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Water efficiency – securing a viral resource

Sustainable water consumption in water stressed communities.
17 December 2020

Increasing water efficiency in industrial value chains can decrease costs, increase competitiveness, and reduce societal risks by using less water in water stressed communities.

The availability of water is a critical issue and will continue to be so with a swelling global population and rising living standards. Its importance as a global issue is reflected in the United Nations SDG 6, which highlights the need for “Efficient Water-Use and Sustainable Withdrawal” in target 6.4. This
increased focus on sustainability is driven  by the risk of shortages of a key resourcefor production and industry, namely water. The challenge is particularly illustrated by the fact that it takes approximately 50 litres of water a day to satisfy one person’s basic water need, but it takes 2,500 litres
to produce that same person’s daily food intake. Therefore, to solve the global water scarcity challenge, it is imperative to look at water usage in industries.

Water stressed areas

As more and more regions experience water scarcity, often in combination with deteriorating water quality of available sources, there is an increased focus on the division of available water resources between domestic use and industrial processes. From Cape Town to California, water scarcity results in water stressed areas, where water is a valuable resource needed for both the population as well as agriculture and other industries. For instance, in California almond farming alone uses about 10 per cent of the state’s total water supplyannually and overall agriculture claims 80 per cent of  California’s water consumption.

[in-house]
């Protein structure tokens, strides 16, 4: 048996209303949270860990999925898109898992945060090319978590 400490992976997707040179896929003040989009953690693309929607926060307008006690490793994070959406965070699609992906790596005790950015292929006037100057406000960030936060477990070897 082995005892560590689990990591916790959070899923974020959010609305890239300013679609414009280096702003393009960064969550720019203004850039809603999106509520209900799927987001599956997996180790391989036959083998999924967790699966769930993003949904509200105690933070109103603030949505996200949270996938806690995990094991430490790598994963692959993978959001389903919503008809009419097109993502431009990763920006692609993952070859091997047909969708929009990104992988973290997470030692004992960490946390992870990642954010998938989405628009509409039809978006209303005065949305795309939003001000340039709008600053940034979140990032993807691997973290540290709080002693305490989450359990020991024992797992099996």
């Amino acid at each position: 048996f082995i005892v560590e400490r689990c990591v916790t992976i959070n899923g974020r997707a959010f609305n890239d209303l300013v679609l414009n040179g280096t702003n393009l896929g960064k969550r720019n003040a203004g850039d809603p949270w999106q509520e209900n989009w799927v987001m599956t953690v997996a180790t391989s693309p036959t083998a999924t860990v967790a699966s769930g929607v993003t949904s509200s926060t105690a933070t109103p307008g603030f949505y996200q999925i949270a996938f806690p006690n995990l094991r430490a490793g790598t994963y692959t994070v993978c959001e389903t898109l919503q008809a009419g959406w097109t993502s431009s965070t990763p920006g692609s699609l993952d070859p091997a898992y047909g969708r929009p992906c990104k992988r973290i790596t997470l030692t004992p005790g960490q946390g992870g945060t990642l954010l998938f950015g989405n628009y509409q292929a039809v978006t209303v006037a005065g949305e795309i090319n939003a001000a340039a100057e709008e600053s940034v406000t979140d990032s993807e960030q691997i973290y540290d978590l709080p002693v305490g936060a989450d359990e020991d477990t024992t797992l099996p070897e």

Despite significant reductions in water consumption of 33 per cent over the last two decades, the water footprint still averages around 12 litres water consumption per Californian almond. Several initiatives are being taken and the California almond community has committed to a goal of achieving an additional 20 per cent water reduction by 2025, but it will still be around 10 litres per Californian almond.

If a production facility is located in a water  stressed area, industry needs to managewater in a smart and efficient way in order to balance water withdrawals against the needs of the local community, be it ground or surface water based. A dedicated effort will lessen the global strain on water
resources and in a local context, benefit the total water system and supply for local citizens and domestic use.

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This article is part of our publication ‘Sustainable industries’.

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Making every drop count

With the pervasive challenge of water scarcity, industries are looking at solutions to decrease water withdrawals and maximise the possibilities for its reuse in production and throughout the entire value chain. Not only to positively impact society and local communities, but also to enhance their own competitiveness. A high water price in Denmark (8.8 EUR/m3) has created incentives for the industry to decrease water usage and thus decrease marginal costs spent on water. Equally, the ever-present risk of rising water rates and wastewater discharge fees invoke continuous developments for efficient water use and sustainable withdrawal in industries.

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